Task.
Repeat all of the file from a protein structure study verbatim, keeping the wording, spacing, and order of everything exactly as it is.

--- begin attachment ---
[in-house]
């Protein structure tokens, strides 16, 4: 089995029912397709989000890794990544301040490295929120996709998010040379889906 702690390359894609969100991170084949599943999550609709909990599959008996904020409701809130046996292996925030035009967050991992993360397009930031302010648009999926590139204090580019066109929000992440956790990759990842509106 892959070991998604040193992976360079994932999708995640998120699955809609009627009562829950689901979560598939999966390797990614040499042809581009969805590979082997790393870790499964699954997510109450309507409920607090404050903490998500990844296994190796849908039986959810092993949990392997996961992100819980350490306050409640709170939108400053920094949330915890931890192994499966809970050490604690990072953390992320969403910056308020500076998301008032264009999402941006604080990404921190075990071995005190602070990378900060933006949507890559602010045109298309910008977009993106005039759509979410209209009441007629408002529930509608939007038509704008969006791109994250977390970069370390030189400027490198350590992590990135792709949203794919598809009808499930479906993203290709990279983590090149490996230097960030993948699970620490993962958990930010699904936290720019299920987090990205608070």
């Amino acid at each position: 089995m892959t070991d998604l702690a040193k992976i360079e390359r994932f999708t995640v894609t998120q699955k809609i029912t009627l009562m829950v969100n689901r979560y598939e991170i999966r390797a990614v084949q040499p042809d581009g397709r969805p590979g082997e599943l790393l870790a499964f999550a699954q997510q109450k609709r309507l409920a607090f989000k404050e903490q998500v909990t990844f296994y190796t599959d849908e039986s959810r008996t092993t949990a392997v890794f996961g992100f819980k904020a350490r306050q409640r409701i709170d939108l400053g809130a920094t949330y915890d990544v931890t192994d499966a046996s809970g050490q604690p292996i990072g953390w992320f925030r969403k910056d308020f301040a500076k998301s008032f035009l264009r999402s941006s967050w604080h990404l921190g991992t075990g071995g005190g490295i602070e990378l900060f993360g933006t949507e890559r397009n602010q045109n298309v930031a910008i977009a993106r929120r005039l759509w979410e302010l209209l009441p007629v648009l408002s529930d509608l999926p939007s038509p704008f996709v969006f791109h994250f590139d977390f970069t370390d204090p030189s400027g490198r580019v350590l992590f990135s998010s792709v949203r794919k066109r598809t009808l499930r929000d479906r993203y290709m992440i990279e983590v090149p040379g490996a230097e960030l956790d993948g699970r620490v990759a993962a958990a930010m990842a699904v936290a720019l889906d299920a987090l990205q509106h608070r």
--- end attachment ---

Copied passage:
[in-house]
């Protein structure tokens, strides 16, 4: 089995029912397709989000890794990544301040490295929120996709998010040379889906 702690390359894609969100991170084949599943999550609709909990599959008996904020409701809130046996292996925030035009967050991992993360397009930031302010648009999926590139204090580019066109929000992440956790990759990842509106 892959070991998604040193992976360079994932999708995640998120699955809609009627009562829950689901979560598939999966390797990614040499042809581009969805590979082997790393870790499964699954997510109450309507409920607090404050903490998500990844296994190796849908039986959810092993949990392997996961992100819980350490306050409640709170939108400053920094949330915890931890192994499966809970050490604690990072953390992320969403910056308020500076998301008032264009999402941006604080990404921190075990071995005190602070990378900060933006949507890559602010045109298309910008977009993106005039759509979410209209009441007629408002529930509608939007038509704008969006791109994250977390970069370390030189400027490198350590992590990135792709949203794919598809009808499930479906993203290709990279983590090149490996230097960030993948699970620490993962958990930010699904936290720019299920987090990205608070």
């Amino acid at each position: 089995m892959t070991d998604l702690a040193k992976i360079e390359r994932f999708t995640v894609t998120q699955k809609i029912t009627l009562m829950v969100n689901r979560y598939e991170i999966r390797a990614v084949q040499p042809d581009g397709r969805p590979g082997e599943l790393l870790a499964f999550a699954q997510q109450k609709r309507l409920a607090f989000k404050e903490q998500v909990t990844f296994y190796t599959d849908e039986s959810r008996t092993t949990a392997v890794f996961g992100f819980k904020a350490r306050q409640r409701i709170d939108l400053g809130a920094t949330y915890d990544v931890t192994d499966a046996s809970g050490q604690p292996i990072g953390w992320f925030r969403k910056d308020f301040a500076k998301s008032f035009l264009r999402s941006s967050w604080h990404l921190g991992t075990g071995g005190g490295i602070e990378l900060f993360g933006t949507e890559r397009n602010q045109n298309v930031a910008i977009a993106r929120r005039l759509w979410e302010l209209l009441p007629v648009l408002s529930d509608l999926p939007s038509p704008f996709v969006f791109h994250f590139d977390f970069t370390d204090p030189s400027g490198r580019v350590l992590f990135s998010s792709v949203r794919k066109r598809t009808l499930r929000d479906r993203y290709m992440i990279e983590v090149p040379g490996a230097e960030l956790d993948g699970r620490v990759a993962a958990a930010m990842a699904v936290a720019l889906d299920a987090l990205q509106h608070r």